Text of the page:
The aim of this project is to get teachers thinking about how they teach and what happens in their classroom. I would like to encourage teacher exploration, research and reflection by experimenting with unplugged teaching. I hope this will lead to teachers researching other methods and approaches, allowing them to leave the course book at the class room door and push themselves and their students into new areas to improve themselves and make them better teachers and learners.

This project is not a back lash against course books, course book writers or the publishing companies. The point is to raise awareness in teachers of alternative ways of teaching and in this particular case, teaching unplugged.

The premise is quite simple. Teachers commit to teaching unplugged with a class for at least two lessons and then submit their thoughts and reflections, before, during and after the experience. The thoughts of the students and feedback from them is equally as important and can be collected formally or informally, the choice is the teachers.

All of the experiences will be documented and posted here on the blog for all to see and comment on. Teachers can remain anonymous if they wish or write about their personal teaching situation and include personal details (name, twitter account, blog address etc)

The other service of the blog is to act as a support to teachers who are unsure of what Dogme/Unplugged teaching is. Experienced teachers from around the world have contributed posts, advice and lesson ideas to help point other teachers in the right direction. You will also be able to find out who these contributors are by visiting the contributors page, where you will find links to their blogs and other helpful links.

I can’t guarantee that the experiment will work for everyone. It might be the best thing to ever happen to your teaching, it might simply make a nice change, it could become a regular thing in your teaching or it may be a disappointment. The whole idea is simply to try. Take a leap of faith.


4 thoughts on “About

  1. Great idea and great blog!

    I often think I have no option but to teach with dogme. Few if no resources, very limited or no copying and quite often, no information apart from the name.of the client. In other situations, I prepare some things for a certain level only to turn up and a completely different level or students with completely different wants. I then have to stick my dogme hat on.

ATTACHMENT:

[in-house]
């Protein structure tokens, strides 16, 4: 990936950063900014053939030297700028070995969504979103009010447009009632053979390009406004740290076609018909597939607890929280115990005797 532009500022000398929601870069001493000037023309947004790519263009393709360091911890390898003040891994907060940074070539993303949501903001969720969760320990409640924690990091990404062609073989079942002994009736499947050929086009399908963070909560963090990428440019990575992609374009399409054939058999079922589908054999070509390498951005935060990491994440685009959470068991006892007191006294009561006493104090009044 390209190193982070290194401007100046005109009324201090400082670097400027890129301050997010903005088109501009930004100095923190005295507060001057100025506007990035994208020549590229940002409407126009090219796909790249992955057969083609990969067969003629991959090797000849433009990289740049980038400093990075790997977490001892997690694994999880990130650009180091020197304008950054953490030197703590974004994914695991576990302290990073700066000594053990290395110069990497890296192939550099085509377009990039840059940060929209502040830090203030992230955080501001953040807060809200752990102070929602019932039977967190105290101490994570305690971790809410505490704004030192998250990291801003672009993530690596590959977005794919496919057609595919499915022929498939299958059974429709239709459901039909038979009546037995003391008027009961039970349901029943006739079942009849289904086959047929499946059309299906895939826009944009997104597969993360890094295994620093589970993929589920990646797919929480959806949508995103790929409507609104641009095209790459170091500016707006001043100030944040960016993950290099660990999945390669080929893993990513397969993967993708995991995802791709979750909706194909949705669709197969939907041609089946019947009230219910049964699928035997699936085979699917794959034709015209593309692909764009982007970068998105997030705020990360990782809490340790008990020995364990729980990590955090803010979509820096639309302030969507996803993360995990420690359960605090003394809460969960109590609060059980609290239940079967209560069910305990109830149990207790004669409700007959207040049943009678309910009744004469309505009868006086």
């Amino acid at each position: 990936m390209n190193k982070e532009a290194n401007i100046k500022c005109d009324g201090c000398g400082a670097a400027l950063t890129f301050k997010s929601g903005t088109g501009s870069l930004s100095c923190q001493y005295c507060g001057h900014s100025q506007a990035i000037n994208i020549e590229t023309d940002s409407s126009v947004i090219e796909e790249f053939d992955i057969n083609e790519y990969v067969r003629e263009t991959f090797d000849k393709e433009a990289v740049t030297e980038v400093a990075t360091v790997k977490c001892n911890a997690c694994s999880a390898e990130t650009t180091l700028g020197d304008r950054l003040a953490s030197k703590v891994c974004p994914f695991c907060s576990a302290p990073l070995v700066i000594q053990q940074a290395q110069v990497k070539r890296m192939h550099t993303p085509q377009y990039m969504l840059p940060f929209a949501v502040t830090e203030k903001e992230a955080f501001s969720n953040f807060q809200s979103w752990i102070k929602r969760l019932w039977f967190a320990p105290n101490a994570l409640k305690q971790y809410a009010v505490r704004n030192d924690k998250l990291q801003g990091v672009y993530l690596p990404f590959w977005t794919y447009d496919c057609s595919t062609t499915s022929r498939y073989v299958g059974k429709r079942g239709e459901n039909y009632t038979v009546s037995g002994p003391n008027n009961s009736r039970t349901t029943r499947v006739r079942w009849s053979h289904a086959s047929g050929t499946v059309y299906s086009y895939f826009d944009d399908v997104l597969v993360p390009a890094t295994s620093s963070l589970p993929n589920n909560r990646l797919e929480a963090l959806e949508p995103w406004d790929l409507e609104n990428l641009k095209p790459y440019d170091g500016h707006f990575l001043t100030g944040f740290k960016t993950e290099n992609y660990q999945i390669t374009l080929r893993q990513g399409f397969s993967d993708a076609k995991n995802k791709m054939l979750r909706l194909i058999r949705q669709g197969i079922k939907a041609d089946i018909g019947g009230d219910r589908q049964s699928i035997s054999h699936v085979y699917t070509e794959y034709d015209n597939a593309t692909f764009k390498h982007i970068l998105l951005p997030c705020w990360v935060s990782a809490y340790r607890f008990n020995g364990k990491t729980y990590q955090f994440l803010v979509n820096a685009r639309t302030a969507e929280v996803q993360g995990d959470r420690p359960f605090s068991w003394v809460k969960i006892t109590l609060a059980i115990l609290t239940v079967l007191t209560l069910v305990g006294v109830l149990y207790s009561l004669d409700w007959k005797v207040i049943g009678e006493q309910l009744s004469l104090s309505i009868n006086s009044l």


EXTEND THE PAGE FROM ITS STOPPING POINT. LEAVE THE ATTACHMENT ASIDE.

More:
Good luck with this. I will pop by as much as I can.

    • Hi Phil,

      Great to hear from you and thanks a lot for stopping by and commenting. Would love it if you could contribute to the blog in some way. You are one of the original Dogme Avengers! 😉

      Take care,


  2. Hi Adam,

    2 of my pet dogme projects are dogme worksheets are dogme resources.

    The first I make with the students in the lesson and then email them a version for review. For instance, I always get A1/2 students are after a short verbal diagnosis chat, we review and work on numbers, the alphabet, dates, times, work verbs, to have, to be etc by creating personalised structures which I write down. Then, when we extend it, I add more and the student uses it as a basis for spoken practice and finally revision. I like colours so it gets messy. I also like daft drawings.

    My other thing is doing less or no prep but using my dogme resources. I have got fed up of spending time thinking about what to do only to turn up and find things have been done Lready or things need reviewing so I am building up apps and online links to cover typical stuff from a book i.e. pron, grammar, vocab, topical stuff, listening etc. As before, after a quick chat, I chose whT needs to be covered in the time we have for them to solidify what they have or to push them further and then select suitable resources if I think they can help.

    Last week I was asked to discuss a 4 page news article so I read it, underlined interesting bits and that was it. The following 2 hours ended up including a chat, a debate, business/psychology theory, applications, a bit of writing, a video, a short paragraph reading activity and some specif vocab/grammar work.

    I have ditched talking about grammar as it just ends up being tenses. I much prefer structures focused on meaning and result and then adapting them.

  3. Brilliant project! I’ll be reading the results with interest. Currently looking at trying to get this going over here in KL which will be a challenge, but if it sparks a debate I’ll consider it a success. Hopefully we’ll be able to make a contribution. Best of luck with it either way!


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